Garaufis: Who You Know Really Counts
On Friday, Brooklyn federal Judge Nicholas Garaufis, after presiding over a special trial focusing on the fire department hiring, concluded that the Vulcan Society – an organization representing the city’s black firefighters – largely had proven their claims that minorities trying to become firefighters suffer disadvantages that go beyond the applicant testing process. In fact, the judge said, when it comes to fire department hiring, it’s who you know and not what you know that really counts.
Although the judge plans to issue a second decision outlining specific remedies for these problems in the near future, the decision suggests that broader oversight of the nation’s largest fire department is already in the cards.
“The court cannot adequately ensure the city’s compliance with applicable equal employment opportunity laws and policies ... in the absence of court supervision,” the judge wrote.
His findings clear the way for the possible appointment of a special courtappointed monitor to oversee all aspects of hiring, training and promotion practices for new firefighters at the city’s fire department.
The judge’s opinion comes just two months after ranking department brass testified at the special bench trial, which focused on how the FDNY can attract more minority applicants to an agency overwhelmingly staffed by white firefighters.
A “formal recruitment program” is necessary, the judge wrote, in an 80- page opinion that faulted the city for doing too little and devoting too few resources to address the longstanding problem.
“The court finds ... that the under-representation of black firefighters in the FDNY — a direct result and vestige of the city’s pattern and practice of discrimination against black firefighter candidates — is responsible for making blacks significantly less likely to apply to become New York City firefighters,” the judge wrote.
Garaufis said that FDNY and city officials had tried to downplay the problem, saying “the city’s culture of bureaucratic blame-shifting and accountability avoidance [shows] ... that the city does not want to be held accountable for the results of its recruitment efforts. This is unacceptable.”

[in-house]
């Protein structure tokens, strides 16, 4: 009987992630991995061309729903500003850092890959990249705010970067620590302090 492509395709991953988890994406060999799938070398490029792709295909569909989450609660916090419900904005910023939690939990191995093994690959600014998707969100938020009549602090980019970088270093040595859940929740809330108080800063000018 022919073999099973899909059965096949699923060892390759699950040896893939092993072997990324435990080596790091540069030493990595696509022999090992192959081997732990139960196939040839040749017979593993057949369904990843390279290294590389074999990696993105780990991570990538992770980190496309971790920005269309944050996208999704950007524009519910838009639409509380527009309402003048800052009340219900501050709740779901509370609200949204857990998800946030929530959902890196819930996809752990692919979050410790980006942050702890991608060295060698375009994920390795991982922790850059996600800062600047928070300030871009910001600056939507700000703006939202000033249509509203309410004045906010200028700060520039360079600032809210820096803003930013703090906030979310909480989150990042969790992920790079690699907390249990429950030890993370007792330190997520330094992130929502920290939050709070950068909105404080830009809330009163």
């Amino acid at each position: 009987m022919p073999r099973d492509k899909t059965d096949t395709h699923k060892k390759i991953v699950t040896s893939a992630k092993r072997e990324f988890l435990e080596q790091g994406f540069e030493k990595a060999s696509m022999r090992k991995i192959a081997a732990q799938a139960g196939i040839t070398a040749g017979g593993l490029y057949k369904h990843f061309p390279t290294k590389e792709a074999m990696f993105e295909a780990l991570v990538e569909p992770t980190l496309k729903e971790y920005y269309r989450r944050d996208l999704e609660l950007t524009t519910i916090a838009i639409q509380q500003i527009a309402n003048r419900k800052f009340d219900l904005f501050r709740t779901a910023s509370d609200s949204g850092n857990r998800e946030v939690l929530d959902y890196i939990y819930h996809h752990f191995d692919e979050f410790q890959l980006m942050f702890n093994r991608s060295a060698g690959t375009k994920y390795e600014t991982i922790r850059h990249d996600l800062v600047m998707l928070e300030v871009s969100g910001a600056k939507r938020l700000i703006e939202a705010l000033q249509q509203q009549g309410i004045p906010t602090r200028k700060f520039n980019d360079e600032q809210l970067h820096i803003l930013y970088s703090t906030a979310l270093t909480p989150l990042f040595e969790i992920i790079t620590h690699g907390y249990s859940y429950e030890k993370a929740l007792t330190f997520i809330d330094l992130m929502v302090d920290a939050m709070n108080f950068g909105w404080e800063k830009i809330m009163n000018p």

The judge’s written findings draw heavily from the August hearings, which included testimony about several racist incidents at city fire stations.
Other damaging charges this summer highlighted the dominance of “old boy network” connections in FDNY’s hiring practices, where friends, relatives or neighbors were favored over minority applicants without inside Fire Department connections.
Garaufis addressed these allegations, saying that FDNY must “change the perception that the job is available only to white male candidates.”
City officials disagreed with the Judge, as they have throughout the four-year-long proceedings.
“We respectfully disagree with some of the court’s findings and are continuing to study this lengthy 81-page decision. The next steps the City will take depend on what the judge’s subsequent rulings are regarding remedial steps,” said Georgia Pestana, a city attorney.
The judge’s opinion is yet another development stemming from a 2007 lawsuit filed against the fire department by the US Justice Department, with the aim of forcing the city to hire more minorities at an agency where white men make up 93 percent of the 11,000 firefighters in its ranks.
Garaufis had ruled previously that the FDNY’s entrance test unfairly discriminates against black and Hispanic applicants.
Mary Jo White, the former Manhattan US attorney appointed as a special master to create a new FDNY entrance exam, said in a separate report yesterday that her efforts to create an entrance test that’s more fair are proceeding on schedule for early 2012.
City officials say their efforts to redress the imbalance in the FDNY’s ranks have been paying off, as they focused recruitment efforts on New York’s neighborhoods with diverse populations.
Roughly half of the applicants who want to take the city’s upcoming firefighter exam are minorities, city officials say, and the judge acknowledged that such numbers are record-breaking.
Despite that, the Vulcan Society issued a statement that changes in the FDNY are still necessary.
“In 150 years of the FDNY, they have proved that they can’t be trusted to do it themselves,” said Paul Washington, the former president of the society. “They were never going to change on their own. It seems that the judge really gets how the FDNY operates. There are many reasons why black firefighters don’t feel comfortable about applying for the job.”